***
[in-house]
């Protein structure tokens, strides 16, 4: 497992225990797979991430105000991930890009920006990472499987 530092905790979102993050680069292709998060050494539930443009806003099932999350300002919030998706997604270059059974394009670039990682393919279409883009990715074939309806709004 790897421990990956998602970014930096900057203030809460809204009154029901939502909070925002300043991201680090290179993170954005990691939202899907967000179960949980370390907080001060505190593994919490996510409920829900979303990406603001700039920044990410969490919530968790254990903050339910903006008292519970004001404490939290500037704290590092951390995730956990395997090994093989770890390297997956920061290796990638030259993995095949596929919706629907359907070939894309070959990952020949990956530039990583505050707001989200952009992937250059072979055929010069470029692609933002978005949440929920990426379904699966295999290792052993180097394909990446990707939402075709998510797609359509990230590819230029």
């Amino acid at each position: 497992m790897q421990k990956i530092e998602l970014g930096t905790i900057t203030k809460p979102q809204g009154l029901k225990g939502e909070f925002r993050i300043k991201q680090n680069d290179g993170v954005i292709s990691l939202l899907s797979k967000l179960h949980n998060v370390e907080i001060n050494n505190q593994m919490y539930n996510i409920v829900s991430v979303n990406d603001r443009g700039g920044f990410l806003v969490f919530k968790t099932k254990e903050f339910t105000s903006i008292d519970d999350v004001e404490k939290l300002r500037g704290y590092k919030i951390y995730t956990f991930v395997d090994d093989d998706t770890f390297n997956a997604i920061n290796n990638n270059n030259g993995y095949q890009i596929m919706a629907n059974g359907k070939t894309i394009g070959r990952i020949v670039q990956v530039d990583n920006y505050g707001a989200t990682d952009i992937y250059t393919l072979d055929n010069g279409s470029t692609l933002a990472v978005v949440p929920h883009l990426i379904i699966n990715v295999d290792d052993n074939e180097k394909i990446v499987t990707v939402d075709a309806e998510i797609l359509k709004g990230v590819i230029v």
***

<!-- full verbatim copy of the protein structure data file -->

[in-house]
């Protein structure tokens, strides 16, 4: 497992225990797979991430105000991930890009920006990472499987 530092905790979102993050680069292709998060050494539930443009806003099932999350300002919030998706997604270059059974394009670039990682393919279409883009990715074939309806709004 790897421990990956998602970014930096900057203030809460809204009154029901939502909070925002300043991201680090290179993170954005990691939202899907967000179960949980370390907080001060505190593994919490996510409920829900979303990406603001700039920044990410969490919530968790254990903050339910903006008292519970004001404490939290500037704290590092951390995730956990395997090994093989770890390297997956920061290796990638030259993995095949596929919706629907359907070939894309070959990952020949990956530039990583505050707001989200952009992937250059072979055929010069470029692609933002978005949440929920990426379904699966295999290792052993180097394909990446990707939402075709998510797609359509990230590819230029």
């Amino acid at each position: 497992m790897q421990k990956i530092e998602l970014g930096t905790i900057t203030k809460p979102q809204g009154l029901k225990g939502e909070f925002r993050i300043k991201q680090n680069d290179g993170v954005i292709s990691l939202l899907s797979k967000l179960h949980n998060v370390e907080i001060n050494n505190q593994m919490y539930n996510i409920v829900s991430v979303n990406d603001r443009g700039g920044f990410l806003v969490f919530k968790t099932k254990e903050f339910t105000s903006i008292d519970d999350v004001e404490k939290l300002r500037g704290y590092k919030i951390y995730t956990f991930v395997d090994d093989d998706t770890f390297n997956a997604i920061n290796n990638n270059n030259g993995y095949q890009i596929m919706a629907n059974g359907k070939t894309i394009g070959r990952i020949v670039q990956v530039d990583n920006y505050g707001a989200t990682d952009i992937y250059t393919l072979d055929n010069g279409s470029t692609l933002a990472v978005v949440p929920h883009l990426i379904i699966n990715v295999d290792d052993n074939e180097k394909i990446v499987t990707v939402d075709a309806e998510i797609l359509k709004g990230v590819i230029v």